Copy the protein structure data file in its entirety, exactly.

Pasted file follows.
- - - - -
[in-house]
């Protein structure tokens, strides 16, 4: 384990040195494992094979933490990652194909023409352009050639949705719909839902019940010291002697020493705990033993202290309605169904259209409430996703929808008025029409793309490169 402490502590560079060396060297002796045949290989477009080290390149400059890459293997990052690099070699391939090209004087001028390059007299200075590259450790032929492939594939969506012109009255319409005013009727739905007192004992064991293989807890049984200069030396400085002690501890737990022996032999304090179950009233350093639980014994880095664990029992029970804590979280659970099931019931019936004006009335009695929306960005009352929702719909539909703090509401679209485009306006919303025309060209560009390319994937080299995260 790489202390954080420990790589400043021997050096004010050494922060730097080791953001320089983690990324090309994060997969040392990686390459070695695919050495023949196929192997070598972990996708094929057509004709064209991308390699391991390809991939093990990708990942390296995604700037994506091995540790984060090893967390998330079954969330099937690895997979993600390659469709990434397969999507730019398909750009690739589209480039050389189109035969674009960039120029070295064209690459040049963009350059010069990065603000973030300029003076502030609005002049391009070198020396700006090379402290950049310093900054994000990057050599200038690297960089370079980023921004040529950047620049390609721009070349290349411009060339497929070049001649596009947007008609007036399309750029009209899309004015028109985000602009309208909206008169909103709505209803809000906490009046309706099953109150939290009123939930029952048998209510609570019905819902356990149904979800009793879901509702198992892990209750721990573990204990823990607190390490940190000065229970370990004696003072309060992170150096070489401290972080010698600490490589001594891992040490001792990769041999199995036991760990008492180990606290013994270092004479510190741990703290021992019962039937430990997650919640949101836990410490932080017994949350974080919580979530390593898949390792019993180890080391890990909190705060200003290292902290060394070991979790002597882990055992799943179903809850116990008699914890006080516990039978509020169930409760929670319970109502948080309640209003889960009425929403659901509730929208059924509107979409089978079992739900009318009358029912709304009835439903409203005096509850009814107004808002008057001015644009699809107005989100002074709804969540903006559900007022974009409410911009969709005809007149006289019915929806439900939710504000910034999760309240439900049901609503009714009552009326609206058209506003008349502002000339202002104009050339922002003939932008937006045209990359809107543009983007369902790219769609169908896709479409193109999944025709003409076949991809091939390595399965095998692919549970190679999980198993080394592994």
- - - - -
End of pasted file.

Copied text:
[in-house]
């Protein structure tokens, strides 16, 4: 384990040195494992094979933490990652194909023409352009050639949705719909839902019940010291002697020493705990033993202290309605169904259209409430996703929808008025029409793309490169 402490502590560079060396060297002796045949290989477009080290390149400059890459293997990052690099070699391939090209004087001028390059007299200075590259450790032929492939594939969506012109009255319409005013009727739905007192004992064991293989807890049984200069030396400085002690501890737990022996032999304090179950009233350093639980014994880095664990029992029970804590979280659970099931019931019936004006009335009695929306960005009352929702719909539909703090509401679209485009306006919303025309060209560009390319994937080299995260 790489202390954080420990790589400043021997050096004010050494922060730097080791953001320089983690990324090309994060997969040392990686390459070695695919050495023949196929192997070598972990996708094929057509004709064209991308390699391991390809991939093990990708990942390296995604700037994506091995540790984060090893967390998330079954969330099937690895997979993600390659469709990434397969999507730019398909750009690739589209480039050389189109035969674009960039120029070295064209690459040049963009350059010069990065603000973030300029003076502030609005002049391009070198020396700006090379402290950049310093900054994000990057050599200038690297960089370079980023921004040529950047620049390609721009070349290349411009060339497929070049001649596009947007008609007036399309750029009209899309004015028109985000602009309208909206008169909103709505209803809000906490009046309706099953109150939290009123939930029952048998209510609570019905819902356990149904979800009793879901509702198992892990209750721990573990204990823990607190390490940190000065229970370990004696003072309060992170150096070489401290972080010698600490490589001594891992040490001792990769041999199995036991760990008492180990606290013994270092004479510190741990703290021992019962039937430990997650919640949101836990410490932080017994949350974080919580979530390593898949390792019993180890080391890990909190705060200003290292902290060394070991979790002597882990055992799943179903809850116990008699914890006080516990039978509020169930409760929670319970109502948080309640209003889960009425929403659901509730929208059924509107979409089978079992739900009318009358029912709304009835439903409203005096509850009814107004808002008057001015644009699809107005989100002074709804969540903006559900007022974009409410911009969709005809007149006289019915929806439900939710504000910034999760309240439900049901609503009714009552009326609206058209506003008349502002000339202002104009050339922002003939932008937006045209990359809107543009983007369902790219769609169908896709479409193109999944025709003409076949991809091939390595399965095998692919549970190679999980198993080394592994």